Working with the SharePoint DataFormWebPart in Custom Application Pages: Part I

I just recently got through 2 phases of a major SharePoint 2010 project where we made extensive use of the build int DataFormWebPart on a series of custom application pages. We were basically building a web based wizard to walk end users through a process. Each instance of the process had it’s own sharepoint list item, and we used customized DataFormWebParts to layout all the fields of the list item onto a bunch of different screens.

What I found in doing this though, is that there isn’t alot of documentation about how to use the DataFormWebPart in a custom page with lots of codebehind. This is especially frustrating, since the webpart has lots of interesting little quirks and limitations that I had to find out about the hard way. In the next two blog posts I’m going to talk through some of those, as well as providing the code for a enhanced DataFormWebPart that gets around some of them.

What is the DataFormWebPart

If you haven’t worked with the DataFormWebPart before, it’s basically the webpart that SharePoint uses to create list item forms. All the default create, update, and view forms for list items are powered by a DataFormWebPart. Essentially, the dataform webpart is one of many XsltViewerWebParts, which allow developers and site admins to provide their own XSL markup to control how SharePoint data is rendered.

This makes it a very powerful tool for custom application pages. By dropping a DataFormWebPart on your page, you don’ t have to worry about building out any CRUD plumbing. Just choose which fields you want to show up, tweak and style your html, and you’ve got a basic form up and running. At least, that’s how it should work in theory…..

Getting Started

In actual implementation, nothing with the DataFormWebPart is quite so simple. The first challenge is even managing to get something that loads onto your page. The DFW comes with a bevy of parameters and properties, most of which have unclear names, and require specific, often undocumented values. Unless you enjoy seeing lots of big yellow and red error screens, you’re better off letting SharePoint Designer generate your initial markup, and iterating off that. To do so, boot up designer in the site where your list is, and create a Webpart Page. Once inside your new page, select the “SharePoint” menu from the ribbon, and choose the option “Custom ListForm.” This will open up a little wizard where you can choose the list and content type.

When you’re done, Designer will spit all the markup out onto your page. Copy and paste the webpart markup into your Visual Studio. Don’t forget to add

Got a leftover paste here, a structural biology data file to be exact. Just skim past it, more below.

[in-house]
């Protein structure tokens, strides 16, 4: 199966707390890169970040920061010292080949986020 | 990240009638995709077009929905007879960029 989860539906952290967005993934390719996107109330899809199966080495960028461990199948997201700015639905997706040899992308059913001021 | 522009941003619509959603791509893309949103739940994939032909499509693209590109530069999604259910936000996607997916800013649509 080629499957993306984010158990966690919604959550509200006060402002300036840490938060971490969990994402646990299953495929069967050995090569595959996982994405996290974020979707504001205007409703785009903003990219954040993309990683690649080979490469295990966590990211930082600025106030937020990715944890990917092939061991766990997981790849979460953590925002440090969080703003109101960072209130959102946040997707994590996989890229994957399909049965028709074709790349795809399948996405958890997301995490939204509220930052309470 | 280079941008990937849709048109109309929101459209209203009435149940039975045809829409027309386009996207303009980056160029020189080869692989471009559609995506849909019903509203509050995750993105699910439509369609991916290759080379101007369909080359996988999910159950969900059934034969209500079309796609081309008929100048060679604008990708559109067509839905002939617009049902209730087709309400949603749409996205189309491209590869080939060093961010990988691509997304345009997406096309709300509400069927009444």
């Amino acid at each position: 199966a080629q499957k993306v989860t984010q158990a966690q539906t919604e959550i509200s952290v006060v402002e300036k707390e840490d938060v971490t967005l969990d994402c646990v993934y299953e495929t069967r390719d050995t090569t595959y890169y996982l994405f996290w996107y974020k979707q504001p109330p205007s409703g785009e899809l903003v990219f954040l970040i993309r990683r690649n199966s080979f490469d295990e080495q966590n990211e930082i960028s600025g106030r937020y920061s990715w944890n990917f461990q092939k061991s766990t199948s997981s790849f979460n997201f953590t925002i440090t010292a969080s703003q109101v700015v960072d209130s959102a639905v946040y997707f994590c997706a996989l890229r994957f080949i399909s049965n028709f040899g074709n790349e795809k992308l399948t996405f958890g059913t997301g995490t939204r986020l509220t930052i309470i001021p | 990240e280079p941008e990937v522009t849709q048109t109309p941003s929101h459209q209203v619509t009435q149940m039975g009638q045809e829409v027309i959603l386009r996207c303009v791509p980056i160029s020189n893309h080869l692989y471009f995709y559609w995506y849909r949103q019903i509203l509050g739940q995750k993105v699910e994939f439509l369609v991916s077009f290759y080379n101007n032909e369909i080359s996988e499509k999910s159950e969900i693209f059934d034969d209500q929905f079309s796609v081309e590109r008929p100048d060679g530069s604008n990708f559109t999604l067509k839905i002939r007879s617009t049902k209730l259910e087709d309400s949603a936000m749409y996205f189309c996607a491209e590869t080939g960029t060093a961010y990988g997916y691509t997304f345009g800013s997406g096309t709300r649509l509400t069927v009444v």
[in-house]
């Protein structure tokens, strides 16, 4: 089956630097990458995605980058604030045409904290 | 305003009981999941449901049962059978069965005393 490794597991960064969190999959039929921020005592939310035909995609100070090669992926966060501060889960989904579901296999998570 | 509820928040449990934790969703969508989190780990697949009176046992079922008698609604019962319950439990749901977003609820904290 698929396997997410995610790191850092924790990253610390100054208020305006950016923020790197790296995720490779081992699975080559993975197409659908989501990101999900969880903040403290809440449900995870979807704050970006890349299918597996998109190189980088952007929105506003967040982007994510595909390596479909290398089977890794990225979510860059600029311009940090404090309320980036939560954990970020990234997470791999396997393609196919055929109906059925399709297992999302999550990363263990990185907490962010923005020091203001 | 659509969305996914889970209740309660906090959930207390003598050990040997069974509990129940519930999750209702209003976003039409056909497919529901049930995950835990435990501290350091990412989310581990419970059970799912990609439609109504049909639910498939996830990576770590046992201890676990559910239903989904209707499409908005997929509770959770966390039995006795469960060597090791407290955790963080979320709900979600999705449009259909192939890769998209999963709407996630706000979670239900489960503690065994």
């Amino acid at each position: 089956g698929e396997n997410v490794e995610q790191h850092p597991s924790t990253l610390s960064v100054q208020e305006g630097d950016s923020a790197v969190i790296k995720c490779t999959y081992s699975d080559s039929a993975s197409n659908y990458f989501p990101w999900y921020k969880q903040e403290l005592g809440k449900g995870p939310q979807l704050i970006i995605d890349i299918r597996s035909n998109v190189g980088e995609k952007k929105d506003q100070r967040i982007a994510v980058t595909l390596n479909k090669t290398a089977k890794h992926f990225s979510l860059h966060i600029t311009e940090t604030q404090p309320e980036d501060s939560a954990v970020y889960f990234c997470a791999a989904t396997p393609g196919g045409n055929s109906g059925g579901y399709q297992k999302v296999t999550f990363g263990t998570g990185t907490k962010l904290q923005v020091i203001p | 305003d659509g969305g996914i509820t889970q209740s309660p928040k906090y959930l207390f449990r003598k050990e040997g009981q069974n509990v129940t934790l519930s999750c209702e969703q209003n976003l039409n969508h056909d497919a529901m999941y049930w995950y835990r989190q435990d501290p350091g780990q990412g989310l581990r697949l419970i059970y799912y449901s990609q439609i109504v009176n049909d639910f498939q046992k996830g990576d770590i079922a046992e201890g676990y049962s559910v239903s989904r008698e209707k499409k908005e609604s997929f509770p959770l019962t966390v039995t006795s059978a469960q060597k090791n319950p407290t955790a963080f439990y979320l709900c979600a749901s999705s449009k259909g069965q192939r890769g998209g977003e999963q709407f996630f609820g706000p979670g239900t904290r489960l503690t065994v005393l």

<%@ Register Tagprefix=”WebPartPages” Namespace=”Microsoft.SharePoint.WebPartPages” Assembly=”Microsoft.SharePoint, Version=, Culture=neutral, PublicKeyToken=71e9bce111e9429c” %>”

at the top of your custom application page, so that you’ve got the right namespace loading for the DFW. You’re also going to want to delete the autogenerated .designer.cs page that sharepoitn creates for you. If you don’t, all the xsl based ID’s will prevent you from building, since they have invalid characters for code behind. This means you may also want to set the pages “AutoEventWireUp” property to false.

This should at least get your page to load. Now you can go in and start editing the xsl. By default you’ll probably have all your fields on the form, so you can remove them by deleting the FormField control who’s FieldName property matches the field you don’t want. You can add as much extra html or javascript as you like, to really make the form stand out. The main things to watch out for here, is be very careful to ensure you don’t have an duplicate ID’s for your controls. The DFW is likely to throw a very cryptic error if that happens.

Once you’re done styling the form, you’ll also need to put some thought into how people access it. The DFW relies on two QueryString variables to figure out what list and list item to grab the data from. You’ll see these two variables, , ListItemId and ListID, called out in the “ParameterBindings” section of the DFW markup. You can see that they get pulled from two QueryString values, ID and ListID. You’ll need to make sure that you set those query string values when you build the urls that users use to access your forms.

Lastly, you’ll also want to look at the “PageType” property of the DFW and the ControlMode property of each of the form fields. These control whether you can read or edit the form fields, and whether or not a save will create a new item, or update an existing one. For page type, the valid values are “PAGE_DISPLAYFORM”, “PAGE_EDITFORM”, and “PAGE_NEWFORM.” For ControlMode the values are “Edit”, “New”, and “Display”

Otherwise though this is the easy part. We’ll get to the fun stuff next post.


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